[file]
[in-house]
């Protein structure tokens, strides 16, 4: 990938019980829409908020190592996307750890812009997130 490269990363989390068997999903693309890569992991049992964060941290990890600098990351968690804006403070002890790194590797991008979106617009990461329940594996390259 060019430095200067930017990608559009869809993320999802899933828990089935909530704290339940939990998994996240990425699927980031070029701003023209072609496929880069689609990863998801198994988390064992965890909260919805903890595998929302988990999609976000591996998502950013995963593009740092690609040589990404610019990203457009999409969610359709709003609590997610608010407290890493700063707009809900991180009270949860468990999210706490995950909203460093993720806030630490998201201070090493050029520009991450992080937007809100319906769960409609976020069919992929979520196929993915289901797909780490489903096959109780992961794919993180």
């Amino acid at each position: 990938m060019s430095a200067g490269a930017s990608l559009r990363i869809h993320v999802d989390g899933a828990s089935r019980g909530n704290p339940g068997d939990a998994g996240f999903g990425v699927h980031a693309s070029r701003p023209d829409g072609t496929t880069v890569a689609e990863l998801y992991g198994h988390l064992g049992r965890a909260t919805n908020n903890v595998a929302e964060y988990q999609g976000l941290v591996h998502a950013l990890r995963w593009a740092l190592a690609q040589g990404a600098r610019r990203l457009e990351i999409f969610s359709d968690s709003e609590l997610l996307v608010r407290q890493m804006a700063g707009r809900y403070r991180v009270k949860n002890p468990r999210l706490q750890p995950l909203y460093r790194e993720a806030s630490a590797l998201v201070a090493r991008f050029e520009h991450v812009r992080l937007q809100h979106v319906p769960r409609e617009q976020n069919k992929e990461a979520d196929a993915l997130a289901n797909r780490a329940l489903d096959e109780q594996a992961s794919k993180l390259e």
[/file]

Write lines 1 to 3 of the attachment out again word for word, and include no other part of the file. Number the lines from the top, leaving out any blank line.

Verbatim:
[in-house]
């Protein structure tokens, strides 16, 4: 990938019980829409908020190592996307750890812009997130 490269990363989390068997999903693309890569992991049992964060941290990890600098990351968690804006403070002890790194590797991008979106617009990461329940594996390259 060019430095200067930017990608559009869809993320999802899933828990089935909530704290339940939990998994996240990425699927980031070029701003023209072609496929880069689609990863998801198994988390064992965890909260919805903890595998929302988990999609976000591996998502950013995963593009740092690609040589990404610019990203457009999409969610359709709003609590997610608010407290890493700063707009809900991180009270949860468990999210706490995950909203460093993720806030630490998201201070090493050029520009991450992080937007809100319906769960409609976020069919992929979520196929993915289901797909780490489903096959109780992961794919993180």
């Amino acid at each position: 990938m060019s430095a200067g490269a930017s990608l559009r990363i869809h993320v999802d989390g899933a828990s089935r019980g909530n704290p339940g068997d939990a998994g996240f999903g990425v699927h980031a693309s070029r701003p023209d829409g072609t496929t880069v890569a689609e990863l998801y992991g198994h988390l064992g049992r965890a909260t919805n908020n903890v595998a929302e964060y988990q999609g976000l941290v591996h998502a950013l990890r995963w593009a740092l190592a690609q040589g990404a600098r610019r990203l457009e990351i999409f969610s359709d968690s709003e609590l997610l996307v608010r407290q890493m804006a700063g707009r809900y403070r991180v009270k949860n002890p468990r999210l706490q750890p995950l909203y460093r790194e993720a806030s630490a590797l998201v201070a090493r991008f050029e520009h991450v812009r992080l937007q809100h979106v319906p769960r409609e617009q976020n069919k992929e990461a979520d196929a993915l997130a289901n797909r780490a329940l489903d096959e109780q594996a992961s794919k993180l390259e």